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7 January 2019 / leggypeggy

Potato Point loaded with history

Potato Point, New South Wales

Around the rocks at Potato Point

We’ve had a wonderful week at the beach house, enjoying the company of family and friends. Daughter Libby and son-in-law Daniel came for New Year’s Eve, along with Daniel’s mum and stepdad, Kaye and Elmar from Perth, Western Australia.

Then Derrick and Anne arrived from the UK. A few years back, we travelled with Derrick for two months in South America.

So we thought it was important to show the visitors some great scenery and a good time. Libby and Daniel suggested Potato Point and I had to admit it had been years since I was there.

It was the perfect choice. We started at Jemison’s Beach, known for its rough seas and wild winds. Waves were hammering the beach, expanding an already large sand cliff.  It was a reminder that Mother Nature is boss. We walked north along the beach to the actual Potato Point.

Mother Nature attacks the sand dunes

Mother Nature attacks the sand dunes

The village of Potato Point (population about 135) is surrounded by the Eurobodalla National Park. Its name comes from the Brice family. They grew vegetables and potatoes there, and rowed them out to ships standing off the point for transport to the Sydney market.

But the more important and long-lasting history of the area is its connection to the Aborigines. The Yuin are considered to be the traditional owners of the region.

I was moved by a remarkable story written by Noel Perry. It recounts, from an Aboriginal point of view, the 1797 landing by explorer and whaler George Bass. I found it online and can’t see that it is copyrighted, so here it is.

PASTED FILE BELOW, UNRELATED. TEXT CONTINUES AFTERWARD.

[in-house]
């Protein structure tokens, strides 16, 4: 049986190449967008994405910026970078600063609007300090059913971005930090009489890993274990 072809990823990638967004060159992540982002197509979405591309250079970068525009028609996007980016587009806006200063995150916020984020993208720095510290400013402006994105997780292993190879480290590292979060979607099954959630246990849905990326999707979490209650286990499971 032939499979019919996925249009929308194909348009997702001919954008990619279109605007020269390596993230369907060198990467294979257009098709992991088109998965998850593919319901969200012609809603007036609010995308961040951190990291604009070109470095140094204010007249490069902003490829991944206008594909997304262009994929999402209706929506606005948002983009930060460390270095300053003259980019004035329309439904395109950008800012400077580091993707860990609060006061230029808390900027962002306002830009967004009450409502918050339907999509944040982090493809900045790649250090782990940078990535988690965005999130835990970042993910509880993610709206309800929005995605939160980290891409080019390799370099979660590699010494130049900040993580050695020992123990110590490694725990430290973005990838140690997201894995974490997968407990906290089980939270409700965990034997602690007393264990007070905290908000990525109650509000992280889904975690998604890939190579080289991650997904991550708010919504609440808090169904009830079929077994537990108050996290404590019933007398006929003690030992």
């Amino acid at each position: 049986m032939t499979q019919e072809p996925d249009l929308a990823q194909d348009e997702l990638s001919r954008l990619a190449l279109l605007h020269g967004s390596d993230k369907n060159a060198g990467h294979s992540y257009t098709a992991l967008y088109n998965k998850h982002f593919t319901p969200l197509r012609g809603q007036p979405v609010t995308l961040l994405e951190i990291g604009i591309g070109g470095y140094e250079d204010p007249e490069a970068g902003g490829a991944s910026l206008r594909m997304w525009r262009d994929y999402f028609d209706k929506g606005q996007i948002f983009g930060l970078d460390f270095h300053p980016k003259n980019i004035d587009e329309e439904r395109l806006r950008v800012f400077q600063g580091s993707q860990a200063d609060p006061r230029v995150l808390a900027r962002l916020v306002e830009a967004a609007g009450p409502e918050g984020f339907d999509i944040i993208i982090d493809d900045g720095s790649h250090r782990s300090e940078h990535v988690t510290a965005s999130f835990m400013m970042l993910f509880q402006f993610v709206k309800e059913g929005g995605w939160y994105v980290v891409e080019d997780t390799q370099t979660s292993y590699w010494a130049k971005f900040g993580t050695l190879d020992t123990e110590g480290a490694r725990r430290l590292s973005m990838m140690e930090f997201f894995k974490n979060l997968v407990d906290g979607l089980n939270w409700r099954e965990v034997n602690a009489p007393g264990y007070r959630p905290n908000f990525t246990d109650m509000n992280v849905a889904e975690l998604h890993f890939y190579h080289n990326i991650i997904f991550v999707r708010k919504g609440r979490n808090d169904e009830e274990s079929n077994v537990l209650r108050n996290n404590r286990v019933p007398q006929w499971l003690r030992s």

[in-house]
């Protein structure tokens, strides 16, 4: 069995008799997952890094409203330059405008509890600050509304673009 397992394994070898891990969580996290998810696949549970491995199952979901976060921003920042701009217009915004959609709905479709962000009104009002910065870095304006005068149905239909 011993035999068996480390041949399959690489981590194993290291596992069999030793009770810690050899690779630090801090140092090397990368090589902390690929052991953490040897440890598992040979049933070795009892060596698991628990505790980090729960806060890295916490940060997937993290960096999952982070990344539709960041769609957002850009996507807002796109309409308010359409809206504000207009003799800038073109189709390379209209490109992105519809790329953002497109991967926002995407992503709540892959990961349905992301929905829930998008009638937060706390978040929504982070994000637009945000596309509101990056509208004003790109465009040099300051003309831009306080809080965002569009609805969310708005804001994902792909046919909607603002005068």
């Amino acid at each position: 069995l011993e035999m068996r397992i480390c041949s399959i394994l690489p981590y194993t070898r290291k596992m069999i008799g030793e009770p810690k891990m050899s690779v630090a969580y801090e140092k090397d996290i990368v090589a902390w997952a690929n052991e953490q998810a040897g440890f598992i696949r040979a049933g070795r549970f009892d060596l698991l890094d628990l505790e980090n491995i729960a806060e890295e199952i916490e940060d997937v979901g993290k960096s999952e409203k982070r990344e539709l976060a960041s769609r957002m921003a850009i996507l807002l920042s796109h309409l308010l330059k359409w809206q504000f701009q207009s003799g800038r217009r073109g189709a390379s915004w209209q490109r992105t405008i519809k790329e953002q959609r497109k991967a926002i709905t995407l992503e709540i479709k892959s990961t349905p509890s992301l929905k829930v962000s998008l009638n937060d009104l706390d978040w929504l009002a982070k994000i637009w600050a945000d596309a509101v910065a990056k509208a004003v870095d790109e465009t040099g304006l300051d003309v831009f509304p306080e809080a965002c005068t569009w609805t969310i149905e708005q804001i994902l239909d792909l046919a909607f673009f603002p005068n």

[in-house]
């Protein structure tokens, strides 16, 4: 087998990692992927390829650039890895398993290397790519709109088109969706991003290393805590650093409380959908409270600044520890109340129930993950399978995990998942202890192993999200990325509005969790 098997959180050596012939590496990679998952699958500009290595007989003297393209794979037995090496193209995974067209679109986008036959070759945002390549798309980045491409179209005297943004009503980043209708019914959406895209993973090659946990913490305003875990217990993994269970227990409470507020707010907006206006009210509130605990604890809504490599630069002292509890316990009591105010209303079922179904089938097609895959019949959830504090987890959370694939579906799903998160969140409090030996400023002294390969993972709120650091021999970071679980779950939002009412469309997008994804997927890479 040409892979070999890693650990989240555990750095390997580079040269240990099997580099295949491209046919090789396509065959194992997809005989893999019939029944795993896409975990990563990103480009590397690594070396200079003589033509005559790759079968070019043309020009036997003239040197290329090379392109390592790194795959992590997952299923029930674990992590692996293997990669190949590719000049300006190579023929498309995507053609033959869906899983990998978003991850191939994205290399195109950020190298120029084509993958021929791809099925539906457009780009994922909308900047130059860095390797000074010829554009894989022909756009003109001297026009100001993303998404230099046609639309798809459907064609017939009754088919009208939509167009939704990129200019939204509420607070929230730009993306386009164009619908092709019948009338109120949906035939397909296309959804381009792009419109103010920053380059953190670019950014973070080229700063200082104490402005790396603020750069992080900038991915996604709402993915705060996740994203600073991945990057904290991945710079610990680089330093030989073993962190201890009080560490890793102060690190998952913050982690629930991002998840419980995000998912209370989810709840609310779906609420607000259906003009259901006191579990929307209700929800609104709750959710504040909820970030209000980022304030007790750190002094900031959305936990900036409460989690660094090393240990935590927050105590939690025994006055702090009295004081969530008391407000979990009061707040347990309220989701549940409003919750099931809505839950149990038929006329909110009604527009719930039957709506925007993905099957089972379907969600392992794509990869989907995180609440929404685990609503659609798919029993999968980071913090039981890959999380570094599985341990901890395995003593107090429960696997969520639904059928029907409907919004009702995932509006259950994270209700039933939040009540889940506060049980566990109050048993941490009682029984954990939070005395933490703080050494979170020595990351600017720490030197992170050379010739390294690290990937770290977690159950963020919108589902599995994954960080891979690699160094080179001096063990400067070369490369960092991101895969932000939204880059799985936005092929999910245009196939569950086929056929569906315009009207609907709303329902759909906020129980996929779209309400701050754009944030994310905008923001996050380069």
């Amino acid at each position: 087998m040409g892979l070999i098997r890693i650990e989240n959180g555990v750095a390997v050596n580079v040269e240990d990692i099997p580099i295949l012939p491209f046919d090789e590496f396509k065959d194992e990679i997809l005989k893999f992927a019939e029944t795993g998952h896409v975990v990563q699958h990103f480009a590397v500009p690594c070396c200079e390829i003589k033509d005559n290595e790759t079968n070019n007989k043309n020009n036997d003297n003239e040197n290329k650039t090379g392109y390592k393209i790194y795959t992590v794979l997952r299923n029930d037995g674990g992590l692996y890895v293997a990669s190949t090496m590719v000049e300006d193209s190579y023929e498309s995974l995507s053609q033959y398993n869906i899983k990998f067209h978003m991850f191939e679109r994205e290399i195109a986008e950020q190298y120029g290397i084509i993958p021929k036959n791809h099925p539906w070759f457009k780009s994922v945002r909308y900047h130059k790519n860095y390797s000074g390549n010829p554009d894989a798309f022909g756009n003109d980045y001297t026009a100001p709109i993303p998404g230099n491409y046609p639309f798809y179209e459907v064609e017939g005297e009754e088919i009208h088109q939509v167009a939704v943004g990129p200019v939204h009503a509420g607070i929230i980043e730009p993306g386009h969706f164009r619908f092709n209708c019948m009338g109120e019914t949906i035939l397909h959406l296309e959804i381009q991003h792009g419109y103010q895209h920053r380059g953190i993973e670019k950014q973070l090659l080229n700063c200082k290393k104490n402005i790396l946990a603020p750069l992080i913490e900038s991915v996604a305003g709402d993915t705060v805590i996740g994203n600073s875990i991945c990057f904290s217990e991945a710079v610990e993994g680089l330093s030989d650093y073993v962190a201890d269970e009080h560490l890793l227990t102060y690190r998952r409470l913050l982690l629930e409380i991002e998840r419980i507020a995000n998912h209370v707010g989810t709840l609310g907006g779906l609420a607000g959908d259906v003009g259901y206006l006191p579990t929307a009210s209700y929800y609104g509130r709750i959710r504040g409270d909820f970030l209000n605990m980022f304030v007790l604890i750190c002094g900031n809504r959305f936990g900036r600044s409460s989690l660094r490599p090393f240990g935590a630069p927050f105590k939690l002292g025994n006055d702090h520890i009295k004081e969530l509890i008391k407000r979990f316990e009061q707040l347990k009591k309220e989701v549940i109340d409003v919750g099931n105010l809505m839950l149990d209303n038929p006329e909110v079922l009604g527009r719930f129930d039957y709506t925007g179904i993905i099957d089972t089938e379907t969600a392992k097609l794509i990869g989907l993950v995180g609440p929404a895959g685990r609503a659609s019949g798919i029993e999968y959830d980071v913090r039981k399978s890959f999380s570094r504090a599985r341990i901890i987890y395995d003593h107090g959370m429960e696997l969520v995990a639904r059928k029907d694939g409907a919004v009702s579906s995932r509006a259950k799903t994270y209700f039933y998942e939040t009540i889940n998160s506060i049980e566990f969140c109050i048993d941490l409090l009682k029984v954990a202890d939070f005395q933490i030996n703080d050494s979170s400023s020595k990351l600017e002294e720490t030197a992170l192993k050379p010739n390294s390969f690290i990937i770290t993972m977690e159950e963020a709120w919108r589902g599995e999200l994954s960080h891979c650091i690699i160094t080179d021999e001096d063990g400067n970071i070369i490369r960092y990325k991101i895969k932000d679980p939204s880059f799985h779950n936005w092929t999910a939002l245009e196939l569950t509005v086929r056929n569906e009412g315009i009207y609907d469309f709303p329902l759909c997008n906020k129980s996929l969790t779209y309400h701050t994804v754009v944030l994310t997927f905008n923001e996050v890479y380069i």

Looking down on Jemison Beach

Looking down on Jemison Beach

Aboriginal view of the George Bass landing
‘Travelling south during an expedition which resulted in the discovery of Port Phillip Bay, George Bass stayed overnight at Tuross.

‘On the evening of Saturday, December 16, 1797, his whale boat stood off a point of land which he named Marka Point, the place now known as Potato Point. The next day he landed and walked to what we call Tuross Lake. For someone on his way to test the existence or otherwise of a sea lane between the Pacific and Indian oceans, this break in his journey was but an interlude. He recorded that the area was waterless and empty of human inhabitants.

‘However, to the people whose territory it was, the arrival of a whale boat under sail was a most dramatic event. Fifty years later, when Cooral, an Aboriginal friend, told it to him, a resident of Moruya wrote their version down.

Potato Point in New South WalesPotato Point in New South Wales

Approaching Potato Point

‘When George Bass and his crew dropped anchor, Cooral, then a young boy, was asleep with his tribe on the cliff above the beach. At dawn, when everybody woke up, they were dismayed to see an enormous white thing just out to sea, its wings spread as if for flight. After a hasty discussion they decided that a monster bird of some unearthly kind had come to pick them up like a hawk does its prey.